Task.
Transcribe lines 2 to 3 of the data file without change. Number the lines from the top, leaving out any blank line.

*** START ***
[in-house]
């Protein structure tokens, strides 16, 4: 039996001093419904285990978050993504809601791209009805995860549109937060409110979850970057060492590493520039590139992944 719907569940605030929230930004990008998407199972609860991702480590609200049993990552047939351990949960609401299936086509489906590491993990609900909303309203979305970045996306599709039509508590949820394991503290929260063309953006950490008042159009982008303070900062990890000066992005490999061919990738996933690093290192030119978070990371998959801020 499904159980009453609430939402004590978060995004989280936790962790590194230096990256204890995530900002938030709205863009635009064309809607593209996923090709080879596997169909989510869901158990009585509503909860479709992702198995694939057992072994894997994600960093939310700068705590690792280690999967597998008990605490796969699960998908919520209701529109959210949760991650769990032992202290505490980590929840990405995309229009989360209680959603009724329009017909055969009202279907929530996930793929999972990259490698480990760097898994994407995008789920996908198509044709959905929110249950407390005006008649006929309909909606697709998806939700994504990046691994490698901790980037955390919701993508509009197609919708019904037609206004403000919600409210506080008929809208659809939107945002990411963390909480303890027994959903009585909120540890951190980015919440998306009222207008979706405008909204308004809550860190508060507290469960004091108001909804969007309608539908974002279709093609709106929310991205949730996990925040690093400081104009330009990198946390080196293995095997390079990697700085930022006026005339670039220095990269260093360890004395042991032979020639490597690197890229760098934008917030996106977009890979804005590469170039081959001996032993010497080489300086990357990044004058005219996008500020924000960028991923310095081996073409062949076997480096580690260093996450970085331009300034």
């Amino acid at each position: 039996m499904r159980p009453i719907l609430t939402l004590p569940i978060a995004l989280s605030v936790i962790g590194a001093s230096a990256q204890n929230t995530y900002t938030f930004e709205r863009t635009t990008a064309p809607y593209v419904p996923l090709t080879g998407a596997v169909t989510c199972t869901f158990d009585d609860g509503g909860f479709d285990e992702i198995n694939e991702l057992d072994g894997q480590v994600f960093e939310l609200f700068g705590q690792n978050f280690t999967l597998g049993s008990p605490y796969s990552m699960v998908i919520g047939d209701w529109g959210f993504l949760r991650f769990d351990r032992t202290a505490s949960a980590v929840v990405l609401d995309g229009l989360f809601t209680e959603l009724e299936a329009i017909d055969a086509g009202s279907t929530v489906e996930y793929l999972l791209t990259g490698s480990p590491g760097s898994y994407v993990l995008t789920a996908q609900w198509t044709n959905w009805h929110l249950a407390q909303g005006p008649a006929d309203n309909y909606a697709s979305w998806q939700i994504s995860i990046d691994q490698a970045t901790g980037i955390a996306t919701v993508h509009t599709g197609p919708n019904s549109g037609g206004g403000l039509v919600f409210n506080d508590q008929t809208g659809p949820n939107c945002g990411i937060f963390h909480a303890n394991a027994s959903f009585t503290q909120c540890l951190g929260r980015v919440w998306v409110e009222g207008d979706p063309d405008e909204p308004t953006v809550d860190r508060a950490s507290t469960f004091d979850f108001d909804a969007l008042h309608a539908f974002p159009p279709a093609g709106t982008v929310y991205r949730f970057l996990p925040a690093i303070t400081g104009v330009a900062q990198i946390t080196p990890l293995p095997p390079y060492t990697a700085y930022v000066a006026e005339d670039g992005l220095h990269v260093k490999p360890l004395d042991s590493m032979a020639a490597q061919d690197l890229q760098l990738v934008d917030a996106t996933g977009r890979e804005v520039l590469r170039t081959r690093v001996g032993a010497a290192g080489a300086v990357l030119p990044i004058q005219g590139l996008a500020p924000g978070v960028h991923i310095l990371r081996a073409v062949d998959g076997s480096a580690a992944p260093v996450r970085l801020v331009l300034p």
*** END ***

């Protein structure tokens, strides 16, 4: 039996001093419904285990978050993504809601791209009805995860549109937060409110979850970057060492590493520039590139992944 719907569940605030929230930004990008998407199972609860991702480590609200049993990552047939351990949960609401299936086509489906590491993990609900909303309203979305970045996306599709039509508590949820394991503290929260063309953006950490008042159009982008303070900062990890000066992005490999061919990738996933690093290192030119978070990371998959801020 499904159980009453609430939402004590978060995004989280936790962790590194230096990256204890995530900002938030709205863009635009064309809607593209996923090709080879596997169909989510869901158990009585509503909860479709992702198995694939057992072994894997994600960093939310700068705590690792280690999967597998008990605490796969699960998908919520209701529109959210949760991650769990032992202290505490980590929840990405995309229009989360209680959603009724329009017909055969009202279907929530996930793929999972990259490698480990760097898994994407995008789920996908198509044709959905929110249950407390005006008649006929309909909606697709998806939700994504990046691994490698901790980037955390919701993508509009197609919708019904037609206004403000919600409210506080008929809208659809939107945002990411963390909480303890027994959903009585909120540890951190980015919440998306009222207008979706405008909204308004809550860190508060507290469960004091108001909804969007309608539908974002279709093609709106929310991205949730996990925040690093400081104009330009990198946390080196293995095997390079990697700085930022006026005339670039220095990269260093360890004395042991032979020639490597690197890229760098934008917030996106977009890979804005590469170039081959001996032993010497080489300086990357990044004058005219996008500020924000960028991923310095081996073409062949076997480096580690260093996450970085331009300034």
């Amino acid at each position: 039996m499904r159980p009453i719907l609430t939402l004590p569940i978060a995004l989280s605030v936790i962790g590194a001093s230096a990256q204890n929230t995530y900002t938030f930004e709205r863009t635009t990008a064309p809607y593209v419904p996923l090709t080879g998407a596997v169909t989510c199972t869901f158990d009585d609860g509503g909860f479709d285990e992702i198995n694939e991702l057992d072994g894997q480590v994600f960093e939310l609200f700068g705590q690792n978050f280690t999967l597998g049993s008990p605490y796969s990552m699960v998908i919520g047939d209701w529109g959210f993504l949760r991650f769990d351990r032992t202290a505490s949960a980590v929840v990405l609401d995309g229009l989360f809601t209680e959603l009724e299936a329009i017909d055969a086509g009202s279907t929530v489906e996930y793929l999972l791209t990259g490698s480990p590491g760097s898994y994407v993990l995008t789920a996908q609900w198509t044709n959905w009805h929110l249950a407390q909303g005006p008649a006929d309203n309909y909606a697709s979305w998806q939700i994504s995860i990046d691994q490698a970045t901790g980037i955390a996306t919701v993508h509009t599709g197609p919708n019904s549109g037609g206004g403000l039509v919600f409210n506080d508590q008929t809208g659809p949820n939107c945002g990411i937060f963390h909480a303890n394991a027994s959903f009585t503290q909120c540890l951190g929260r980015v919440w998306v409110e009222g207008d979706p063309d405008e909204p308004t953006v809550d860190r508060a950490s507290t469960f004091d979850f108001d909804a969007l008042h309608a539908f974002p159009p279709a093609g709106t982008v929310y991205r949730f970057l996990p925040a690093i303070t400081g104009v330009a900062q990198i946390t080196p990890l293995p095997p390079y060492t990697a700085y930022v000066a006026e005339d670039g992005l220095h990269v260093k490999p360890l004395d042991s590493m032979a020639a490597q061919d690197l890229q760098l990738v934008d917030a996106t996933g977009r890979e804005v520039l590469r170039t081959r690093v001996g032993a010497a290192g080489a300086v990357l030119p990044i004058q005219g590139l996008a500020p924000g978070v960028h991923i310095l990371r081996a073409v062949d998959g076997s480096a580690a992944p260093v996450r970085l801020v331009l300034p």